5. A mobile telephone loudspeaker according to claim 1, wherein the second coil is fitted into the first coil, the first and second coils each have a pair of power supply strands issuing side by side, the first coil going up to an end opposite the end of the second coil to which the pair of strands of this second coil goes up to.
6. A mobile telephone loudspeaker according to claim 5, wherein the strands of the two coils are bonded to the diaphragm.
7. A mobile telephone loudspeaker according to claim 5, wherein the ends of the strands of the two coils are bonded to the back of the diaphragm or a peripheral structure.
8. A mobile telephone loudspeaker according to claim 1, wherein the second coil is fixed to the outer periphery of the diaphragm.
9. A mobile telephone loudspeaker including a permanent magnet and a diaphragm, the mobile telephone loudspeaker having only a first mechanical excitation electrical coil, mobile relative to the magnet and fixed to the diaphragm, and a second electrical coil, wherein the second coil is wound in series with the first coil so as to produce a counter electromotive force opposite to that produced by the first coil when they are both subjected to a same electromagnetic or time variable magnetic field, by the fact that the second coil is kept fixed relative to the first coil, and by the fact that the two coils are placed within the magnetic field of the magnet opposite a zone of the air-gap of this magnet in which the field undergoes a reversal of orientation depending on whether it passes through the first coil or the second coil.
US09691684 1999-10-19 2000-10-18 Permanent magnet actuator with electric excitation coil, especially loudspeaker and mobile telephone Expired - Fee Related US6901150B1 (en)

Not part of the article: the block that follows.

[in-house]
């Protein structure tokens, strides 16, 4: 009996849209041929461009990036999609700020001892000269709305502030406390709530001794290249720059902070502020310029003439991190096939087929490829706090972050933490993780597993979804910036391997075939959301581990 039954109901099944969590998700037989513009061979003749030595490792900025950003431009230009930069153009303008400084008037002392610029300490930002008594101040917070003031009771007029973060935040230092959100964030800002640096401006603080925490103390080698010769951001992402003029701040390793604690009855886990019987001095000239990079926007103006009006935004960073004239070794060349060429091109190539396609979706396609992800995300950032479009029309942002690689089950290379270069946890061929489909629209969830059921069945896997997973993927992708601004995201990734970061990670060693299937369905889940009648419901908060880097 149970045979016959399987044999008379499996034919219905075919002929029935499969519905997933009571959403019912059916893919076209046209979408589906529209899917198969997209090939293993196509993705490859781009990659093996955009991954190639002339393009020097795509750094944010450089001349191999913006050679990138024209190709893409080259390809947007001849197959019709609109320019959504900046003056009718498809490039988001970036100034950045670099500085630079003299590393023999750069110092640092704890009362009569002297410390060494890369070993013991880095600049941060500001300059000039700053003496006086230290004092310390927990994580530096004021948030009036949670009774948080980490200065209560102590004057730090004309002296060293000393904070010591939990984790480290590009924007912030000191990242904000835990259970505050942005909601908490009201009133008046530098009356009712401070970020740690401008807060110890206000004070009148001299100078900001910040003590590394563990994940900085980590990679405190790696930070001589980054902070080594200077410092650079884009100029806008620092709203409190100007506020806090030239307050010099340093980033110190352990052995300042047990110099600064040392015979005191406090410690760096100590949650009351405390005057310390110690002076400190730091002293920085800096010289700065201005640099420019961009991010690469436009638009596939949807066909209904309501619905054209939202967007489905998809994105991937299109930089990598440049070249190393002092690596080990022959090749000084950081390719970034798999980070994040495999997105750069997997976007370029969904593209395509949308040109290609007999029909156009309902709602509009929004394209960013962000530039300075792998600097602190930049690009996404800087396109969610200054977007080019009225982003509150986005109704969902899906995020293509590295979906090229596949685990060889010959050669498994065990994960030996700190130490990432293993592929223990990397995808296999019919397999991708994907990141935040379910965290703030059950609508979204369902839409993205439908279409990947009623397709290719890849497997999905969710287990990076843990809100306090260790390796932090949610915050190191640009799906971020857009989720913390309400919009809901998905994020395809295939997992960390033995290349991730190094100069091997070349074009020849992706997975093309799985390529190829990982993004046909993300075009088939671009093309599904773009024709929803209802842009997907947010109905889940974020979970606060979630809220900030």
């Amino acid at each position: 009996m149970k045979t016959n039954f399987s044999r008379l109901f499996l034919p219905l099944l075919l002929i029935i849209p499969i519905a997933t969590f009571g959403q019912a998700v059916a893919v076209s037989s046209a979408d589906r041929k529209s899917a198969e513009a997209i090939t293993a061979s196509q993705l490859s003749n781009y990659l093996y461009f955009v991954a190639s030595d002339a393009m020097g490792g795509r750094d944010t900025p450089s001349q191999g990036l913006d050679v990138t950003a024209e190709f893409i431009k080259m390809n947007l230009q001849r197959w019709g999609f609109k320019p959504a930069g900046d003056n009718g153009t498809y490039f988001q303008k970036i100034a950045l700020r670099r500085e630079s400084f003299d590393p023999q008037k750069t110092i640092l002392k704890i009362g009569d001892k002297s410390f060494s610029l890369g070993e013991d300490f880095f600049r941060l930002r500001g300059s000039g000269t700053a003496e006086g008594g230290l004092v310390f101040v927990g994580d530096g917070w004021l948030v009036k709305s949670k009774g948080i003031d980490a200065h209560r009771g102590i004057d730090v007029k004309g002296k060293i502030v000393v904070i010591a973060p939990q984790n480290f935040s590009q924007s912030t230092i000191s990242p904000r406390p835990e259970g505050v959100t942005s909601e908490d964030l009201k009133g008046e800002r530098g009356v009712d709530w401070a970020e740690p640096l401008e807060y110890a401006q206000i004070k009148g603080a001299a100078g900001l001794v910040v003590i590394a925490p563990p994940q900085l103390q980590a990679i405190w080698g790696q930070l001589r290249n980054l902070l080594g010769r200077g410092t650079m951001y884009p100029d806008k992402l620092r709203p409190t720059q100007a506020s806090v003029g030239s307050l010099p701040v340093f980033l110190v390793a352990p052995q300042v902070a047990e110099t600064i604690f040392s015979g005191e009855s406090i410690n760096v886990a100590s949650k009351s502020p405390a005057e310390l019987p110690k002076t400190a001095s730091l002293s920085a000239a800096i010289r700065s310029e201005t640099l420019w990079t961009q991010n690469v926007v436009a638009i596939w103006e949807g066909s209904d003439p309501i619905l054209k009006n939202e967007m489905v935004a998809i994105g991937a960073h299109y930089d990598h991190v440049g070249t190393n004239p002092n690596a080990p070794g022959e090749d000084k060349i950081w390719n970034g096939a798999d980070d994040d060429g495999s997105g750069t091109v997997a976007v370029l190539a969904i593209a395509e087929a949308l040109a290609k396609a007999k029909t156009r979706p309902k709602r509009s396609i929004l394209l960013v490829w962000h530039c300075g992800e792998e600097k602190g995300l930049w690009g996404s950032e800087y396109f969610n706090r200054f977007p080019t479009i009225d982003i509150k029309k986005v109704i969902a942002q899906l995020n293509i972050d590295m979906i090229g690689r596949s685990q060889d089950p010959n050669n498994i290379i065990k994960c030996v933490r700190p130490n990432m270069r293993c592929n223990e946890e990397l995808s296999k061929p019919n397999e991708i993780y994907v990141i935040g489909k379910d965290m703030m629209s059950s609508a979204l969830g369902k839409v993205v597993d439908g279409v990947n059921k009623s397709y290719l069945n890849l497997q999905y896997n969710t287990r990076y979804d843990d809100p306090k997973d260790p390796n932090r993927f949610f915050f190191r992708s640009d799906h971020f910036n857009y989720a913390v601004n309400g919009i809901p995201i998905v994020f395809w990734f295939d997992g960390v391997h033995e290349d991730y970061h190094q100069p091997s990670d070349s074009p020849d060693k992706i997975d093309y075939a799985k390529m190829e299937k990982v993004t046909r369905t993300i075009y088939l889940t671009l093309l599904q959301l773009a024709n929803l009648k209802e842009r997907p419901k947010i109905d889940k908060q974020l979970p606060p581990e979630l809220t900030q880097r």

Priority Applications (1)

Application Number Priority Date Filing Date Title
FR9912996A FR2799919B1 (en) 1999-10-19 1999-10-19 Actuator coil and a permanent magnet electrical excitation, in particular loudspeaker mobile phone

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US10842774 US20040208337A1 (en) 1999-10-19 2004-05-11 Permanent magnet actuator with electric excitation coil, especially loudspeaker and mobile telephone

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US10842774 Abandoned US20040208337A1 (en) 1999-10-19 2004-05-11 Permanent magnet actuator with electric excitation coil, especially loudspeaker and mobile telephone

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EP (1) EP1094686B1 (en)
DE (2) DE60002649T2 (en)
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US20120014555A1 (en) * 2006-08-28 2012-01-19 Youngtack Shim Electromagnetically-countered speaker systems and methods
US8319088B1 (en) * 2010-10-18 2012-11-27 Nessy Harari Poly-coil matrix